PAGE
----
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Good Man, Bad Man, Traitor: Aspects of Alcibiades
Symposium: Great Books Student Scholarly Journal
Issue One
Good Man, Bad Man, Traitor:
Aspects of Alcibiades

Gabriela Arcan

Alcibiades was a good illustration of a basically negative human being. Loaded with good qualities, he misused them in order to pursue his ambitions and his thirst for power. Tellingly, he was considered immoral even by ancient Greek society, a society not known for its strict morality. Secondly, he was driven by ambition, and stopped short of nothing in order to gain more power. Thirdly, he was an excellent general, and an eloquent speaker, but used these qualities negatively most of the time.

This paper is primarily based on This Peloponnesian War by Thucydides, who undoubtedly knew Alcibiades personally. According to Thucydides, Alcibiades was an immoral man. He was never able to be loyal to his country, his wife or his friends. As a teenager, he was Socrates' protégé and pupil but was not faithful to him. Alcibiades also liked to be flattered, and indulged himself in sensual pleasures. He was famous for his parties which scandalized the citizens of Athens. His behavior made many enemies, a small but important example being that he liked to wear long, red robes, just like Athenian women, disturbing behavior for a man who wanted to be considered a fearless general.

Once, his wife was about to divorce him, and according to the Athenian custom, went to a designated place. But Alcibiades found out, grabbed her, and brought her home. He had numerous mistresses, and male lovers. Alcibiades showed no respect for other people's feelings, and for them as human beings all together. Sometimes he did certain things to redeem himself, but not because he was sorry for the wrong he caused, but because he realized that even he needed to maintain a certain level of decency in the public eye.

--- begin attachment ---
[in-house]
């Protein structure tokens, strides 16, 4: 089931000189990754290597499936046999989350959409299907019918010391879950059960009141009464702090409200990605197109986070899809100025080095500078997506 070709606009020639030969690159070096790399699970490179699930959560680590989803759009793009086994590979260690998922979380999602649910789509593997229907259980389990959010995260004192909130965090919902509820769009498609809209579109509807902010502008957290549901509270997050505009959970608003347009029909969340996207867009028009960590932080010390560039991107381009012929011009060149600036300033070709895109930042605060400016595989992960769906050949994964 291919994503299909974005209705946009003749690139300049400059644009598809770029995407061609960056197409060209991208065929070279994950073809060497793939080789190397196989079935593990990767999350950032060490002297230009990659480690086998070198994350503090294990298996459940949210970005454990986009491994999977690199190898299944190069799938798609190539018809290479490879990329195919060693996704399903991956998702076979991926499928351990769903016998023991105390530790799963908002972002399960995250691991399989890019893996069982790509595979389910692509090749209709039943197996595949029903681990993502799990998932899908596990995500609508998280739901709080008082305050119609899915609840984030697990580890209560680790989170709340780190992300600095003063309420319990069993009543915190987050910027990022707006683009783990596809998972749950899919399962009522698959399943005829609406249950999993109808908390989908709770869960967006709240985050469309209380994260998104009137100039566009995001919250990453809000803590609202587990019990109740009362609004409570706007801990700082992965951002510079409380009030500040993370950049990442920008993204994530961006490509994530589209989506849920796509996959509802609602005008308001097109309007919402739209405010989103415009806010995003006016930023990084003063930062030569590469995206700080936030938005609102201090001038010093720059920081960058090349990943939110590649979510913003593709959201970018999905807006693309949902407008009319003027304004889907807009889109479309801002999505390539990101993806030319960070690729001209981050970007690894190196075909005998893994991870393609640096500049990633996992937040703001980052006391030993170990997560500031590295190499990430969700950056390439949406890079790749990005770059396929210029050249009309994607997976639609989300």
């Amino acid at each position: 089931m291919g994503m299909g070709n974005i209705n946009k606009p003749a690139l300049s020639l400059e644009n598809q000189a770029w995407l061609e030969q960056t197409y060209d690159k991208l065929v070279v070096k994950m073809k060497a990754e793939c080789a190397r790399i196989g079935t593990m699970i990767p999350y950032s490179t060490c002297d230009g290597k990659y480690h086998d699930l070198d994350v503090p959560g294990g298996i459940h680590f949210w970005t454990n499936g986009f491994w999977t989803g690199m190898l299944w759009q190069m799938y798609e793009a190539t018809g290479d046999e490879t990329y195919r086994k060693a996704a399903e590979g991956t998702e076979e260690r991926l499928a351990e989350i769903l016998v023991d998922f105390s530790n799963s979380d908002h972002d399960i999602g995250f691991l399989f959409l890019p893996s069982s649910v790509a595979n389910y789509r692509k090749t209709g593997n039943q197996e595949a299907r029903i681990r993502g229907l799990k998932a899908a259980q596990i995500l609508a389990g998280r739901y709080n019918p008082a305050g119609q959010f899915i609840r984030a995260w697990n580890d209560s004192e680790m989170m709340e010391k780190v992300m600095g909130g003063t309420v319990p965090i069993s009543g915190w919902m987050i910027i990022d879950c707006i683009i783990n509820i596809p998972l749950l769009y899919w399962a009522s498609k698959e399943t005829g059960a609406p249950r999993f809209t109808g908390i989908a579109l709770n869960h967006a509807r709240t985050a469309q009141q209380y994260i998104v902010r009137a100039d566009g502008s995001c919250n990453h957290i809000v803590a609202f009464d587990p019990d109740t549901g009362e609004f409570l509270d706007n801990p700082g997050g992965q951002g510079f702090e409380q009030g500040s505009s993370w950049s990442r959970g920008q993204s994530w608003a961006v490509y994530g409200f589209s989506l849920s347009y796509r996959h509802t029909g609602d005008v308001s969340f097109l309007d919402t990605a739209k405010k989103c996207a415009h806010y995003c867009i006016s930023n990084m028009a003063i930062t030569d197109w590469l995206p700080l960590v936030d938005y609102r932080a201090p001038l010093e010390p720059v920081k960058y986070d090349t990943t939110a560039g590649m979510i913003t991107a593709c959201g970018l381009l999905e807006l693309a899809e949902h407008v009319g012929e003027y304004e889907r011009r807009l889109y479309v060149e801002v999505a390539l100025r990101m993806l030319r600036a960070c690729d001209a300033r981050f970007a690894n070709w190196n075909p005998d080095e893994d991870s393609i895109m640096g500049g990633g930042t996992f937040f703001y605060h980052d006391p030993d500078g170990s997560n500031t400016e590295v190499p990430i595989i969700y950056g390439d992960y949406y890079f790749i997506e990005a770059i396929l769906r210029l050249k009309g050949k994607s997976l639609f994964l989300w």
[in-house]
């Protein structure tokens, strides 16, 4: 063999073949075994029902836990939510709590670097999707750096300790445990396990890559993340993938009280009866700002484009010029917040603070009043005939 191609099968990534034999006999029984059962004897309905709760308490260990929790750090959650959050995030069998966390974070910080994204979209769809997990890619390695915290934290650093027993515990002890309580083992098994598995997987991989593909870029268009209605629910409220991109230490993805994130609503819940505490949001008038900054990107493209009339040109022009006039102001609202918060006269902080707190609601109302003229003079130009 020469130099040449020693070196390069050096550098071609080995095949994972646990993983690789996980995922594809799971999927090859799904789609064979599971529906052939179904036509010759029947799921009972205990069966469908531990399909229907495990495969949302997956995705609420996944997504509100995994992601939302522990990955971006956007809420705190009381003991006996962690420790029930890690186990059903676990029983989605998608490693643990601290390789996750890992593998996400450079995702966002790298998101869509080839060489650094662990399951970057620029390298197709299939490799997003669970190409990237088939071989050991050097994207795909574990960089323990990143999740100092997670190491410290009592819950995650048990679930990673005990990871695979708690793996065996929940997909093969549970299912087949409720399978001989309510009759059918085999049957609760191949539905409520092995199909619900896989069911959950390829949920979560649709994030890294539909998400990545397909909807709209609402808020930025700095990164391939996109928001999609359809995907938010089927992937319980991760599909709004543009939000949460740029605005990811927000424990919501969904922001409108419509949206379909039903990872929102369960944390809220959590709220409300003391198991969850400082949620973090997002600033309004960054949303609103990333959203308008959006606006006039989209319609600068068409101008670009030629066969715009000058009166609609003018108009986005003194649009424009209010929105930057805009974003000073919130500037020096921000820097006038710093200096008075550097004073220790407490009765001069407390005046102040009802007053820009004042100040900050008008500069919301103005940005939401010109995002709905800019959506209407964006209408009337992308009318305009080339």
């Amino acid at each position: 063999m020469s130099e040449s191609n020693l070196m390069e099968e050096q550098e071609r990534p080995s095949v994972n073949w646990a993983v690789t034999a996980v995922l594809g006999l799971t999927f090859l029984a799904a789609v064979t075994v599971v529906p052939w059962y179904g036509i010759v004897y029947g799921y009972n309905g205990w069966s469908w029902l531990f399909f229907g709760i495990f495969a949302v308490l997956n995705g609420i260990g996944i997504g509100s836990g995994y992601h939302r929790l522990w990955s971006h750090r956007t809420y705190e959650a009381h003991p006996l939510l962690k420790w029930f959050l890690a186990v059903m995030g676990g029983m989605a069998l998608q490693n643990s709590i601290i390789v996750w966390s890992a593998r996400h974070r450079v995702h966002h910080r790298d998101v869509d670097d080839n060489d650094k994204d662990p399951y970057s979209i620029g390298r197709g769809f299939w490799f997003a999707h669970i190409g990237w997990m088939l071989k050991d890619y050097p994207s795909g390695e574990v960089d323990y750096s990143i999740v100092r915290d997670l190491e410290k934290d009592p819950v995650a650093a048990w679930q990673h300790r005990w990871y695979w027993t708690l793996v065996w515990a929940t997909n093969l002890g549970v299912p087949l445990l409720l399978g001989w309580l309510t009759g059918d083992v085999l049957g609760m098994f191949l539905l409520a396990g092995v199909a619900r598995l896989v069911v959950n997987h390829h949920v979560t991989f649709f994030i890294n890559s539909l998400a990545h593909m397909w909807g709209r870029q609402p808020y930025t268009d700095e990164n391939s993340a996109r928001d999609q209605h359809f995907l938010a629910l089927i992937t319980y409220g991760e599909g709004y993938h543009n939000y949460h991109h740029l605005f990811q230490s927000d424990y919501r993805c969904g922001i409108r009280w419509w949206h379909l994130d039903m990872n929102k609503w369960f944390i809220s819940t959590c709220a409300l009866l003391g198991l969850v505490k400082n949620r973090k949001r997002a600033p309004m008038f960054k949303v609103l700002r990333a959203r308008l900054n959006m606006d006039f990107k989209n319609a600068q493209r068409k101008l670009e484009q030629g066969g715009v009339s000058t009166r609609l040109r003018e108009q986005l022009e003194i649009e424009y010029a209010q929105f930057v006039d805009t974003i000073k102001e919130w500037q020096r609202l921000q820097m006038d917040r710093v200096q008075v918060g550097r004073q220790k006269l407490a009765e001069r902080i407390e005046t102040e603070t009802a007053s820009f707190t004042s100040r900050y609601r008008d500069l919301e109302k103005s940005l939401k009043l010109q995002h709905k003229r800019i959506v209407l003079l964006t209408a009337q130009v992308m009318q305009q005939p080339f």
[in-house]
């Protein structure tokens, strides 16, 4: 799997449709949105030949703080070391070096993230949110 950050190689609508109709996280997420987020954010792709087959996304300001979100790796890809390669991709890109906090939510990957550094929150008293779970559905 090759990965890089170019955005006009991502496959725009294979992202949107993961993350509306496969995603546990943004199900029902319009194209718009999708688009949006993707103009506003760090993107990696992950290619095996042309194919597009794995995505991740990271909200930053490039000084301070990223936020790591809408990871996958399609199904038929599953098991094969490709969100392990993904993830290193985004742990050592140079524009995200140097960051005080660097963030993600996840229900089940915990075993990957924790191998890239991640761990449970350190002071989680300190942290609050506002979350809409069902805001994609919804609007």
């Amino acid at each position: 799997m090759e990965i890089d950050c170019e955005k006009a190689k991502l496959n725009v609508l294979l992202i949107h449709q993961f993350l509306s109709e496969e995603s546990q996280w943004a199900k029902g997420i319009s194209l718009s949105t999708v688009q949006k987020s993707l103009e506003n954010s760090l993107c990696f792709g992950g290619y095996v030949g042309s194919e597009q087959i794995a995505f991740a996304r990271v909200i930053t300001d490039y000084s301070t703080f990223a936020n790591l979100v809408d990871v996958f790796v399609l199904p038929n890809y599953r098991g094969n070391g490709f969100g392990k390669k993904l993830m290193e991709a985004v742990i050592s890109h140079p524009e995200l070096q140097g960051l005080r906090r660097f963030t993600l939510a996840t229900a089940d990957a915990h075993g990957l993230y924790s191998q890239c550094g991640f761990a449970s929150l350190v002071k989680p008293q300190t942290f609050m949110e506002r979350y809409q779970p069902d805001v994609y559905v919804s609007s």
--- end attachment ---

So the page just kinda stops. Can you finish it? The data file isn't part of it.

People of Athens tolerated his behavior for two reasons. First, he was a good general, and they needed him, and he knew how to get their clemency, by being very eloquent. He was a very charming man, and knew how to use that. But a time came when even the Athenian people had enough, and one day Alcibiades, having too many enemies, was accused of a religious sacrilege. He escaped to Sparta where the most unforgivable example of his immoral character occurred.

Alcibiades convinced the Spartans that he was their friend, and indeed helped them, against his own city, but in the meantime he was very busy himself, seducing the wife of his Spartan protector King Agis. Incredibly, Alcibiades seduced King Agis's wife to have a successor to the Spartan throne. He thought that he was able to manipulate everything. She gave birth to a baby boy, and even if according to Plutarch, the boy's name was not Alcibiades, she used to call him that when she was in a circle of good friends. Word got back to King Agis, and he got suspicious of Alcibiades. The king knew that the baby was not his own, since he hadn't been with his wife for about ten months prior to the child's birth. When he realized the boy's father was Alcibiades, he planned to get revenge. Alcibiades, who up to then had pretended to be the king's friend, being scared, fled Sparta for the chief enemy of all the Greeks, The King of Persia and his satrap Tissaphernes. Once there, he behaved unscrupulously. But what should not be forgotten is he left behind to who knew what sort of dangerous fate his own son and the woman with whom Alcibiades conceived him. He never thought of the king's wife’s situation, or the child's. But Alcibiades had never proved himself to be faithful before that time or afterward. He committed evil deeds because he thought he would be manipulating a situation for his own self-interest or simply because of whatever short-term pleasure it offered and he did not care about the harm that he caused. If he actually cared, he could have taken the mother, or at least the child with him. Of course, he did not. He did not go back to get them, or attempt to.